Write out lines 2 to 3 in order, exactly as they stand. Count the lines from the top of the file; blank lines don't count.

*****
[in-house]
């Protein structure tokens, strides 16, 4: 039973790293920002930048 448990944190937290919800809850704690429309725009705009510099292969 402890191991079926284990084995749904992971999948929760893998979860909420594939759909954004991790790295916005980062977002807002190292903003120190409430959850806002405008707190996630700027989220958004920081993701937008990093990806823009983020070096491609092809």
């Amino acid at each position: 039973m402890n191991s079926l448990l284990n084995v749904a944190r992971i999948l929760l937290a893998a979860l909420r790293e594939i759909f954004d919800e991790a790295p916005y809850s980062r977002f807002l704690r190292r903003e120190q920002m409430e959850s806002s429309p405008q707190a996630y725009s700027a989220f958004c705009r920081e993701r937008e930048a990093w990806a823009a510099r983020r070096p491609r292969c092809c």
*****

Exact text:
């Protein structure tokens, strides 16, 4: 039973790293920002930048 448990944190937290919800809850704690429309725009705009510099292969 402890191991079926284990084995749904992971999948929760893998979860909420594939759909954004991790790295916005980062977002807002190292903003120190409430959850806002405008707190996630700027989220958004920081993701937008990093990806823009983020070096491609092809």
């Amino acid at each position: 039973m402890n191991s079926l448990l284990n084995v749904a944190r992971i999948l929760l937290a893998a979860l909420r790293e594939i759909f954004d919800e991790a790295p916005y809850s980062r977002f807002l704690r190292r903003e120190q920002m409430e959850s806002s429309p405008q707190a996630y725009s700027a989220f958004c705009r920081e993701r937008e930048a990093w990806a823009a510099r983020r070096p491609r292969c092809c």